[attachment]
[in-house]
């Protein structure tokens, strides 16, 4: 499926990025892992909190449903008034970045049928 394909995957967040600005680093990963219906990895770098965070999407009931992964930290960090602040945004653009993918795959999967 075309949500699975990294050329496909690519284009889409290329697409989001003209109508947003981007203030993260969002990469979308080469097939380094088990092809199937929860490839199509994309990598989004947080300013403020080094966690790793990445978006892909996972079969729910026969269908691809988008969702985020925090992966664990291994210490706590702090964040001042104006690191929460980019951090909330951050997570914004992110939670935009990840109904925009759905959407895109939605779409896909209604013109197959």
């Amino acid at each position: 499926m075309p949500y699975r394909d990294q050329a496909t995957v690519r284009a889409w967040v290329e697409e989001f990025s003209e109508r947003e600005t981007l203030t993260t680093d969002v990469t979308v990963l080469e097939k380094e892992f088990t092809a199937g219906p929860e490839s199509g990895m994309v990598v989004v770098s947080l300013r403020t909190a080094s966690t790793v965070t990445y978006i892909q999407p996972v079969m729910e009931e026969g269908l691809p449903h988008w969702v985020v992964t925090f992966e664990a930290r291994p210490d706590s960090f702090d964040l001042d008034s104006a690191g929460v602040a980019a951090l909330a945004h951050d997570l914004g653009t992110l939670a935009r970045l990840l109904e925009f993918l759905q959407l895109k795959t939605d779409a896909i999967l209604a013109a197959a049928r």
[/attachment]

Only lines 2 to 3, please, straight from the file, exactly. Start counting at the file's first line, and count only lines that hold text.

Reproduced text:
């Protein structure tokens, strides 16, 4: 499926990025892992909190449903008034970045049928 394909995957967040600005680093990963219906990895770098965070999407009931992964930290960090602040945004653009993918795959999967 075309949500699975990294050329496909690519284009889409290329697409989001003209109508947003981007203030993260969002990469979308080469097939380094088990092809199937929860490839199509994309990598989004947080300013403020080094966690790793990445978006892909996972079969729910026969269908691809988008969702985020925090992966664990291994210490706590702090964040001042104006690191929460980019951090909330951050997570914004992110939670935009990840109904925009759905959407895109939605779409896909209604013109197959």
């Amino acid at each position: 499926m075309p949500y699975r394909d990294q050329a496909t995957v690519r284009a889409w967040v290329e697409e989001f990025s003209e109508r947003e600005t981007l203030t993260t680093d969002v990469t979308v990963l080469e097939k380094e892992f088990t092809a199937g219906p929860e490839s199509g990895m994309v990598v989004v770098s947080l300013r403020t909190a080094s966690t790793v965070t990445y978006i892909q999407p996972v079969m729910e009931e026969g269908l691809p449903h988008w969702v985020v992964t925090f992966e664990a930290r291994p210490d706590s960090f702090d964040l001042d008034s104006a690191g929460v602040a980019a951090l909330a945004h951050d997570l914004g653009t992110l939670a935009r970045l990840l109904e925009f993918l759905q959407l895109k795959t939605d779409a896909i999967l209604a013109a197959a049928r």